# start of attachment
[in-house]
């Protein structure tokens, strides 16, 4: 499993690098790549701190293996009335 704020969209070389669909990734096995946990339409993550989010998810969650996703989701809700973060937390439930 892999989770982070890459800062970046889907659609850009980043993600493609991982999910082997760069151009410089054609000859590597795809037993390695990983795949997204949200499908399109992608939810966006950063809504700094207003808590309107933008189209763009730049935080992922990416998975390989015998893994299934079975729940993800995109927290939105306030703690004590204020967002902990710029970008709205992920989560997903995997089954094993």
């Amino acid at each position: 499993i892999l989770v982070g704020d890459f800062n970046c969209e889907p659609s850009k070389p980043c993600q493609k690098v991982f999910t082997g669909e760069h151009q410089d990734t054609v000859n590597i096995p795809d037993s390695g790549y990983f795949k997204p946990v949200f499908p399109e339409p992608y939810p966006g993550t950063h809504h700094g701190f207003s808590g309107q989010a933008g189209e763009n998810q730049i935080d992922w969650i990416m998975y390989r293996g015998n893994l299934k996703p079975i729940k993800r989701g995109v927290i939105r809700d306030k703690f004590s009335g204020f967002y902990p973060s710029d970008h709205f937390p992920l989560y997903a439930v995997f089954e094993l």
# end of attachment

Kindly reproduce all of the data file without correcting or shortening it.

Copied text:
[in-house]
């Protein structure tokens, strides 16, 4: 499993690098790549701190293996009335 704020969209070389669909990734096995946990339409993550989010998810969650996703989701809700973060937390439930 892999989770982070890459800062970046889907659609850009980043993600493609991982999910082997760069151009410089054609000859590597795809037993390695990983795949997204949200499908399109992608939810966006950063809504700094207003808590309107933008189209763009730049935080992922990416998975390989015998893994299934079975729940993800995109927290939105306030703690004590204020967002902990710029970008709205992920989560997903995997089954094993």
């Amino acid at each position: 499993i892999l989770v982070g704020d890459f800062n970046c969209e889907p659609s850009k070389p980043c993600q493609k690098v991982f999910t082997g669909e760069h151009q410089d990734t054609v000859n590597i096995p795809d037993s390695g790549y990983f795949k997204p946990v949200f499908p399109e339409p992608y939810p966006g993550t950063h809504h700094g701190f207003s808590g309107q989010a933008g189209e763009n998810q730049i935080d992922w969650i990416m998975y390989r293996g015998n893994l299934k996703p079975i729940k993800r989701g995109v927290i939105r809700d306030k703690f004590s009335g204020f967002y902990p973060s710029d970008h709205f937390p992920l989560y997903a439930v995997f089954e094993l």